"[T]he irreducible constitutional minimum of standing contains three elements[:]" (1) "[T]he plaintiff must have suffered an 'injury in fact'-an invasion of a legally protected interest which is (a) concrete and particularized and (b) 'actual or imminent, not "conjectural" or "hypothetical"'"; (2) "there must be a causal connection between the injury and the conduct complained of"; and (3) "it must be 'likely, ' . . . that the injury will be 'redressed by a favorable decision.'" Lujan v. Defs. of Wildlife, 504 U.S. 555, 560-61 (1992) (citations omitted). Murphy Oil has the burden to establish standing. In re Deepwater Horizon, 857 F.3d 246, 253 (5th Cir. 2017).

         Murphy Oil points to no sufficient "injury in fact." The primary injury it alleges is "a procedural right to remove cases within thirty days of receipt of a deposition transcript." Because it "has, in fact, litigated [this] issue . . . in other personal injury litigation" and "consistently faces situations where a case is potentially removable upon close review of the deposition transcript, " Murphy Oil believes that "[t]he district court's ruling . . . impinges on Murphy's procedural removal rights." That is a speculative grievance well short of a concrete injury. See Defs. of Wildlife, 504 U.S. at 560. The hypothetical potential to confront this issue in future possible litigation with different plaintiffs is too conjectural to constitute an injury in fact.[7]

         Further, Murphy Oil "cannot satisfy the demands of Article III by alleging a bare procedural violation." Spokeo Inc. v. Robins, 136 S.Ct. 1540, 1550 (2016). It must also show "some concrete interest that is affected by the deprivation." Summers v. Earth Island Inst., 555 U.S. 488, 496 (2009); accord Spokeo, 136 S.Ct. at 1549. Murphy Oil asserts that it "maintains an interest in a federal forum for this and other, future removable litigation, " such that "the District Court's remand has now deprived Murphy of its preferred forum." But, Murphy Oil itself has no right to be in federal court in the first place. Only Avondale, its co-defendant, can invoke the federal officer removal statute. Had Avondale not chosen to remove, Murphy Oil could not have asserted federal officer jurisdiction on Avondale's behalf. Congress granted the right to remove under § 1442 to only certain classes of defendants, none of which includes Murphy Oil.[8] A generalized desire to litigate in federal court, without holding a corresponding right to be in federal court in the first place, is insufficient to satisfy the injury-in-fact prong of Article III. Murphy Oil experienced no concrete and particularized injury sufficient to satisfy the injury-in-fact prong of Article III, so its appeal is dismissed for lack of jurisdiction.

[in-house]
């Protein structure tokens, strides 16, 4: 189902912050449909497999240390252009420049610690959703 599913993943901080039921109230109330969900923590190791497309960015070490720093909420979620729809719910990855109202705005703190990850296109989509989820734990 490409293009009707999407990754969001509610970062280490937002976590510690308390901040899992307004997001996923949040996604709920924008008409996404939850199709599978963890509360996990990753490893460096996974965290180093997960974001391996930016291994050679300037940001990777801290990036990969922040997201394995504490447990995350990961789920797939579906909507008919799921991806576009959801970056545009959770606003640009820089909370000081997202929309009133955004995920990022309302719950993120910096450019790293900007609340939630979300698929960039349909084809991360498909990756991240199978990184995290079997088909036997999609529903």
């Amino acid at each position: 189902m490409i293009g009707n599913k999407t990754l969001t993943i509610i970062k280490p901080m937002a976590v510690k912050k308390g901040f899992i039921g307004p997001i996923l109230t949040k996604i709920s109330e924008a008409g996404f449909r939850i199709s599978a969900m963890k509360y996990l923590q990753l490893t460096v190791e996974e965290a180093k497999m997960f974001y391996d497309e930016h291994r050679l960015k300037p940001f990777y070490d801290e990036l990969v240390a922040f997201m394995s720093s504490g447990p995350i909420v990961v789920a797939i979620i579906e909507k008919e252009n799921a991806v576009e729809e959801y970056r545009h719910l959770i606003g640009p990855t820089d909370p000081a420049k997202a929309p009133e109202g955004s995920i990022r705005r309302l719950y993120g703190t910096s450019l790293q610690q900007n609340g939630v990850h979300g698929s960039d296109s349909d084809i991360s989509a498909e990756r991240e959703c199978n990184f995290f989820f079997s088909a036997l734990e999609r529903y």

A remand order "is not reviewable on appeal or otherwise, except that an order remanding a case to the State court from which it was removed pursuant to section 1442 or 1443 of this title shall be reviewable by appeal or otherwise." 28 U.S.C. § 1447(d) (emphasis added). Avondale removed under § 1442(a)(1), so we have appellate jurisdiction.[9]

         We review a remand order de novo. Preston v. Tenet Healthsystem Mem'l Med. Ctr., Inc., 485 F.3d 793, 796 (5th Cir. 2007). In cases involving § 1442, the remand order is reviewed "without a thumb on the remand side of the scale."[10]

         Section 1446(b)(1) permits removal "30 days after the receipt by the defendant, through service or otherwise, of a copy of the initial pleading setting forth the claim for relief." "[I]f the case stated by the initial pleading is not removable, " a defendant can also remove "within 30 days after receipt . . . of a copy of an amended pleading, motion, order or other paper from which it may first be ascertained that the case is one which is or has become removable." § 1446(b)(3). Avondale removed under the latter provision, claiming that the transcript of Morgan's deposition is "other paper" from which it was able to ascertain that the case was removable under the federal officer statute.


         Though this court has not yet confronted the precise question whether oral testimony at a deposition is "other paper" within the meaning of § 1446(b)(3), we have held that "a transcript of the deposition testimony is 'other paper.'" S.W.S. Erectors, Inc. v. Infax, Inc., 72 F.3d 489, 494 (5th Cir. 1996). Thus, in this case, we review only whether oral deposition testimony can constitute other paper, and ...